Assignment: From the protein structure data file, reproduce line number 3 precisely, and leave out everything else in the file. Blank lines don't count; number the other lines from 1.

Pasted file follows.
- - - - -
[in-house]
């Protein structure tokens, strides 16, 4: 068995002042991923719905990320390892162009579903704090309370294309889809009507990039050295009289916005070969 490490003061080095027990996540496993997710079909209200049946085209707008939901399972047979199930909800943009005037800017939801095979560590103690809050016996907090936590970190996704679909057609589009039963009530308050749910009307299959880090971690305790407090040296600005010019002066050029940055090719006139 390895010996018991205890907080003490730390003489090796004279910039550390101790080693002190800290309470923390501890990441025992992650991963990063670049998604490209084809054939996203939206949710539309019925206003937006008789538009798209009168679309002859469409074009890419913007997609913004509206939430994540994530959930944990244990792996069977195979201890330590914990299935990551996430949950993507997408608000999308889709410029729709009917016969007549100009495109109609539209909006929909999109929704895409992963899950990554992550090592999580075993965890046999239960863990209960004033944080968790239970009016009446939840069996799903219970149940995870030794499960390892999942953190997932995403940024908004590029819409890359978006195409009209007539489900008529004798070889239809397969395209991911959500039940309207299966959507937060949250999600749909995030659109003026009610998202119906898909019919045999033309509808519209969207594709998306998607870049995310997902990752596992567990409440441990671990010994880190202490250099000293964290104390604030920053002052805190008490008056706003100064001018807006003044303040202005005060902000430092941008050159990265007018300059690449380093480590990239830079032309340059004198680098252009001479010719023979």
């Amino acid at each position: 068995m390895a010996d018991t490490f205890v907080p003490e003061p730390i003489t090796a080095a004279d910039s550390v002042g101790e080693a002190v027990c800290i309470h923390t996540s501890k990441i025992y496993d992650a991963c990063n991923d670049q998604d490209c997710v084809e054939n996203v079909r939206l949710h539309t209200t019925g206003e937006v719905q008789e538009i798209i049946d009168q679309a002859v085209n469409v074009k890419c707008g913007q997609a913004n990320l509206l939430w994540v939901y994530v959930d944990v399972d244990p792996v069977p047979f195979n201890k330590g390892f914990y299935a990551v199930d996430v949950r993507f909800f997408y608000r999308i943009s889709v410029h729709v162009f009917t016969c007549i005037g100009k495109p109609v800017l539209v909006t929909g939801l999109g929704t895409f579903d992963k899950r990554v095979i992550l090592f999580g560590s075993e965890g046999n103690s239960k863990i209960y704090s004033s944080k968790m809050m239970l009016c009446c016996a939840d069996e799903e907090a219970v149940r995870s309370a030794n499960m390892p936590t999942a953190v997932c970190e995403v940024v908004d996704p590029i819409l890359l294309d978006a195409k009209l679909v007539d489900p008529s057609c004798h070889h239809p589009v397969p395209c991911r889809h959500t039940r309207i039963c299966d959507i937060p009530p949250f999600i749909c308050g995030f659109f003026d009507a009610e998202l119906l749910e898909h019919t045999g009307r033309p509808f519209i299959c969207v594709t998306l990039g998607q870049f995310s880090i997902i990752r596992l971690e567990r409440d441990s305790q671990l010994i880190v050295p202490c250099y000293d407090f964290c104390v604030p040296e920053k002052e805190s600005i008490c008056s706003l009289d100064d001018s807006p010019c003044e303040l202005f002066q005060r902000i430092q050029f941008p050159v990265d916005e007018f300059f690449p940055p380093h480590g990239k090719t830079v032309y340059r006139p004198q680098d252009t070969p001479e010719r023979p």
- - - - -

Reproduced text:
């Amino acid at each position: 068995m390895a010996d018991t490490f205890v907080p003490e003061p730390i003489t090796a080095a004279d910039s550390v002042g101790e080693a002190v027990c800290i309470h923390t996540s501890k990441i025992y496993d992650a991963c990063n991923d670049q998604d490209c997710v084809e054939n996203v079909r939206l949710h539309t209200t019925g206003e937006v719905q008789e538009i798209i049946d009168q679309a002859v085209n469409v074009k890419c707008g913007q997609a913004n990320l509206l939430w994540v939901y994530v959930d944990v399972d244990p792996v069977p047979f195979n201890k330590g390892f914990y299935a990551v199930d996430v949950r993507f909800f997408y608000r999308i943009s889709v410029h729709v162009f009917t016969c007549i005037g100009k495109p109609v800017l539209v909006t929909g939801l999109g929704t895409f579903d992963k899950r990554v095979i992550l090592f999580g560590s075993e965890g046999n103690s239960k863990i209960y704090s004033s944080k968790m809050m239970l009016c009446c016996a939840d069996e799903e907090a219970v149940r995870s309370a030794n499960m390892p936590t999942a953190v997932c970190e995403v940024v908004d996704p590029i819409l890359l294309d978006a195409k009209l679909v007539d489900p008529s057609c004798h070889h239809p589009v397969p395209c991911r889809h959500t039940r309207i039963c299966d959507i937060p009530p949250f999600i749909c308050g995030f659109f003026d009507a009610e998202l119906l749910e898909h019919t045999g009307r033309p509808f519209i299959c969207v594709t998306l990039g998607q870049f995310s880090i997902i990752r596992l971690e567990r409440d441990s305790q671990l010994i880190v050295p202490c250099y000293d407090f964290c104390v604030p040296e920053k002052e805190s600005i008490c008056s706003l009289d100064d001018s807006p010019c003044e303040l202005f002066q005060r902000i430092q050029f941008p050159v990265d916005e007018f300059f690449p940055p380093h480590g990239k090719t830079v032309y340059r006139p004198q680098d252009t070969p001479e010719r023979p």